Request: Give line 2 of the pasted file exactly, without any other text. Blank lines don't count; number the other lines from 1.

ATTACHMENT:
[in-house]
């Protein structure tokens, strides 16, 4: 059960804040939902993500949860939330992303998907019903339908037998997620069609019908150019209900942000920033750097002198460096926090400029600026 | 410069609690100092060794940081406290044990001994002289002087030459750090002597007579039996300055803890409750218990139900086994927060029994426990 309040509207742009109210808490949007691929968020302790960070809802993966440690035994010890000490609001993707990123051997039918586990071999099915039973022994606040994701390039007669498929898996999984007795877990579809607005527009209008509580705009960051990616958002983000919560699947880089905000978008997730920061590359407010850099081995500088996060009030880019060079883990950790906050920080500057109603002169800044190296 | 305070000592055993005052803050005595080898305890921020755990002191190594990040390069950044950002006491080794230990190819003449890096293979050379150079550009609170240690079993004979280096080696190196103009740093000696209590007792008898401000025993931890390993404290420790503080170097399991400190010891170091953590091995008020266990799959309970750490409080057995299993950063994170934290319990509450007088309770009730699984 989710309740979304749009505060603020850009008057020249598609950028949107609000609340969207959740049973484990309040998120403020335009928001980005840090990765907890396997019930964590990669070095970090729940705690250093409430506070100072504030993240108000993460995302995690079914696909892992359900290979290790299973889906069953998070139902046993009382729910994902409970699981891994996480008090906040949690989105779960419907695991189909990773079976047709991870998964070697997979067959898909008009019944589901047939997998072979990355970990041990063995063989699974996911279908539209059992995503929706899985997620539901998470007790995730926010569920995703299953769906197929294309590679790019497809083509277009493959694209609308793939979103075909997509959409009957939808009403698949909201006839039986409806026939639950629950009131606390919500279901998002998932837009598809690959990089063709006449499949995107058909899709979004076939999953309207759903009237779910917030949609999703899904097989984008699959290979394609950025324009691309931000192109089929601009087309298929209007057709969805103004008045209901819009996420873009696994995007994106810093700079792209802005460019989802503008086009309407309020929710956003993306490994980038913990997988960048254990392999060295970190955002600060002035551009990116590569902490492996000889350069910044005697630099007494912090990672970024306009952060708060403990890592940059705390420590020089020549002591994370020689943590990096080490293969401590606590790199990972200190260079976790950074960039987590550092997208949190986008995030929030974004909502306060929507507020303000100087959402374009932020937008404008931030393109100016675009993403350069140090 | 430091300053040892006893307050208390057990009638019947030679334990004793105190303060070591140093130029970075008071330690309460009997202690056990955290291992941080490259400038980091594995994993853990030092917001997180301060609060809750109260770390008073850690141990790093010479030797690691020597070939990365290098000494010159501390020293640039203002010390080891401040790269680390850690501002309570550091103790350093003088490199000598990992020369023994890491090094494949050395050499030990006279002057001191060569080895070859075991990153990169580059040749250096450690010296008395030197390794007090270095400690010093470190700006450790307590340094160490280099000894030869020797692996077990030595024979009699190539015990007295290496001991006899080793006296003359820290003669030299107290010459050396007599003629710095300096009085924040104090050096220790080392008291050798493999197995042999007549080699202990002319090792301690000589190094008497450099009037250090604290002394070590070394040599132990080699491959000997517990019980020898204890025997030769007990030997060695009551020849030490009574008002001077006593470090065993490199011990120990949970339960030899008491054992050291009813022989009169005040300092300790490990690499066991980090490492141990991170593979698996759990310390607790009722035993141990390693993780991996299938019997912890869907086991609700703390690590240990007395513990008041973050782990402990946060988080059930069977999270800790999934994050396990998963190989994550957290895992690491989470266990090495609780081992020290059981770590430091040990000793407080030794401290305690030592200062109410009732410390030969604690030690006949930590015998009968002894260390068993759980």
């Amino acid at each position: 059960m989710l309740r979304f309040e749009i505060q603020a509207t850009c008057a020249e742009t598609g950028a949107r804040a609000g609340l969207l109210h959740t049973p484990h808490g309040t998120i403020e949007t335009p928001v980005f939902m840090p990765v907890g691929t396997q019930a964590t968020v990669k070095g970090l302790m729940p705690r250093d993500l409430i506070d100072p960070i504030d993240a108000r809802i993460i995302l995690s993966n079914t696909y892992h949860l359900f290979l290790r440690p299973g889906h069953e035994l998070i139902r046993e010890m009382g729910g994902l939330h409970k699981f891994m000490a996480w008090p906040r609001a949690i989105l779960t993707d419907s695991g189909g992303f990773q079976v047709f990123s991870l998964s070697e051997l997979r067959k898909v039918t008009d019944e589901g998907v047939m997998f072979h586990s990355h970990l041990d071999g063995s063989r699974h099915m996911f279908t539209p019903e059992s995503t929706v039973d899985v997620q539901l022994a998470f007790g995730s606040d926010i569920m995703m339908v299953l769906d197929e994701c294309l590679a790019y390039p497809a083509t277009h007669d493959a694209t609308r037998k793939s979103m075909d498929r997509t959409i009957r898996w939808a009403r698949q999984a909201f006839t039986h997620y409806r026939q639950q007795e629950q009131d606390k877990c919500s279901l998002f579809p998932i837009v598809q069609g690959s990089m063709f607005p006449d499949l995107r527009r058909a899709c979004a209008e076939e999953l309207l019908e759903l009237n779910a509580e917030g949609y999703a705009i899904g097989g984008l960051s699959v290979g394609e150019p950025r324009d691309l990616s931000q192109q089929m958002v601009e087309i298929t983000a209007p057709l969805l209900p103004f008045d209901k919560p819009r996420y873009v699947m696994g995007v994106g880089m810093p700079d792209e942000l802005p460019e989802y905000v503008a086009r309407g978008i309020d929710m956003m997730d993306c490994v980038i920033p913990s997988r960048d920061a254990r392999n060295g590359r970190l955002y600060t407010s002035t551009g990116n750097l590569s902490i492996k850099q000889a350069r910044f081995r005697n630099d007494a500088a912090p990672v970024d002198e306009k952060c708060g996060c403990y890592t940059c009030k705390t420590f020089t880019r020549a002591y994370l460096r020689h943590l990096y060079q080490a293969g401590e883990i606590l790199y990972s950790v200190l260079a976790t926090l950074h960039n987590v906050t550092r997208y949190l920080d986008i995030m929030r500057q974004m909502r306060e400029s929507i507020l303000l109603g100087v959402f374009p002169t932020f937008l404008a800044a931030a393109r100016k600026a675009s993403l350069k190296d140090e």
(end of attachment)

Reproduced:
């Protein structure tokens, strides 16, 4: 059960804040939902993500949860939330992303998907019903339908037998997620069609019908150019209900942000920033750097002198460096926090400029600026 | 410069609690100092060794940081406290044990001994002289002087030459750090002597007579039996300055803890409750218990139900086994927060029994426990 309040509207742009109210808490949007691929968020302790960070809802993966440690035994010890000490609001993707990123051997039918586990071999099915039973022994606040994701390039007669498929898996999984007795877990579809607005527009209008509580705009960051990616958002983000919560699947880089905000978008997730920061590359407010850099081995500088996060009030880019060079883990950790906050920080500057109603002169800044190296 | 305070000592055993005052803050005595080898305890921020755990002191190594990040390069950044950002006491080794230990190819003449890096293979050379150079550009609170240690079993004979280096080696190196103009740093000696209590007792008898401000025993931890390993404290420790503080170097399991400190010891170091953590091995008020266990799959309970750490409080057995299993950063994170934290319990509450007088309770009730699984 989710309740979304749009505060603020850009008057020249598609950028949107609000609340969207959740049973484990309040998120403020335009928001980005840090990765907890396997019930964590990669070095970090729940705690250093409430506070100072504030993240108000993460995302995690079914696909892992359900290979290790299973889906069953998070139902046993009382729910994902409970699981891994996480008090906040949690989105779960419907695991189909990773079976047709991870998964070697997979067959898909008009019944589901047939997998072979990355970990041990063995063989699974996911279908539209059992995503929706899985997620539901998470007790995730926010569920995703299953769906197929294309590679790019497809083509277009493959694209609308793939979103075909997509959409009957939808009403698949909201006839039986409806026939639950629950009131606390919500279901998002998932837009598809690959990089063709006449499949995107058909899709979004076939999953309207759903009237779910917030949609999703899904097989984008699959290979394609950025324009691309931000192109089929601009087309298929209007057709969805103004008045209901819009996420873009696994995007994106810093700079792209802005460019989802503008086009309407309020929710956003993306490994980038913990997988960048254990392999060295970190955002600060002035551009990116590569902490492996000889350069910044005697630099007494912090990672970024306009952060708060403990890592940059705390420590020089020549002591994370020689943590990096080490293969401590606590790199990972200190260079976790950074960039987590550092997208949190986008995030929030974004909502306060929507507020303000100087959402374009932020937008404008931030393109100016675009993403350069140090 | 430091300053040892006893307050208390057990009638019947030679334990004793105190303060070591140093130029970075008071330690309460009997202690056990955290291992941080490259400038980091594995994993853990030092917001997180301060609060809750109260770390008073850690141990790093010479030797690691020597070939990365290098000494010159501390020293640039203002010390080891401040790269680390850690501002309570550091103790350093003088490199000598990992020369023994890491090094494949050395050499030990006279002057001191060569080895070859075991990153990169580059040749250096450690010296008395030197390794007090270095400690010093470190700006450790307590340094160490280099000894030869020797692996077990030595024979009699190539015990007295290496001991006899080793006296003359820290003669030299107290010459050396007599003629710095300096009085924040104090050096220790080392008291050798493999197995042999007549080699202990002319090792301690000589190094008497450099009037250090604290002394070590070394040599132990080699491959000997517990019980020898204890025997030769007990030997060695009551020849030490009574008002001077006593470090065993490199011990120990949970339960030899008491054992050291009813022989009169005040300092300790490990690499066991980090490492141990991170593979698996759990310390607790009722035993141990390693993780991996299938019997912890869907086991609700703390690590240990007395513990008041973050782990402990946060988080059930069977999270800790999934994050396990998963190989994550957290895992690491989470266990090495609780081992020290059981770590430091040990000793407080030794401290305690030592200062109410009732410390030969604690030690006949930590015998009968002894260390068993759980």